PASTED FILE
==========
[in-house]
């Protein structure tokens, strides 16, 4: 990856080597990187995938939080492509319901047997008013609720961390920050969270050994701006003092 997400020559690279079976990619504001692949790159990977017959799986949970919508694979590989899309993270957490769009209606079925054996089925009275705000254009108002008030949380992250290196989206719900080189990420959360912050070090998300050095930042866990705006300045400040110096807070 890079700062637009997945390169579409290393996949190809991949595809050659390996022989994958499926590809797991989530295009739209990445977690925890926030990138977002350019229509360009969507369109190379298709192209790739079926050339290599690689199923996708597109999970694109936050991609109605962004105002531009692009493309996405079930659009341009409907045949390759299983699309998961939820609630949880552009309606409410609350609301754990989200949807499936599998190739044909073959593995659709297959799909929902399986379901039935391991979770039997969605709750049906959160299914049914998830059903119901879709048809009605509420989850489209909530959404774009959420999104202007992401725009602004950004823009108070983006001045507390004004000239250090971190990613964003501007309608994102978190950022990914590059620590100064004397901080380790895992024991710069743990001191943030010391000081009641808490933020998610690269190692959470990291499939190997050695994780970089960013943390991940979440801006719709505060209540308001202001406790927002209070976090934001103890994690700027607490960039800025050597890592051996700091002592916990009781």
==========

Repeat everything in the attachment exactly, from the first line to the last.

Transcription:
[in-house]
């Protein structure tokens, strides 16, 4: 990856080597990187995938939080492509319901047997008013609720961390920050969270050994701006003092 997400020559690279079976990619504001692949790159990977017959799986949970919508694979590989899309993270957490769009209606079925054996089925009275705000254009108002008030949380992250290196989206719900080189990420959360912050070090998300050095930042866990705006300045400040110096807070 890079700062637009997945390169579409290393996949190809991949595809050659390996022989994958499926590809797991989530295009739209990445977690925890926030990138977002350019229509360009969507369109190379298709192209790739079926050339290599690689199923996708597109999970694109936050991609109605962004105002531009692009493309996405079930659009341009409907045949390759299983699309998961939820609630949880552009309606409410609350609301754990989200949807499936599998190739044909073959593995659709297959799909929902399986379901039935391991979770039997969605709750049906959160299914049914998830059903119901879709048809009605509420989850489209909530959404774009959420999104202007992401725009602004950004823009108070983006001045507390004004000239250090971190990613964003501007309608994102978190950022990914590059620590100064004397901080380790895992024991710069743990001191943030010391000081009641808490933020998610690269190692959470990291499939190997050695994780970089960013943390991940979440801006719709505060209540308001202001406790927002209070976090934001103890994690700027607490960039800025050597890592051996700091002592916990009781």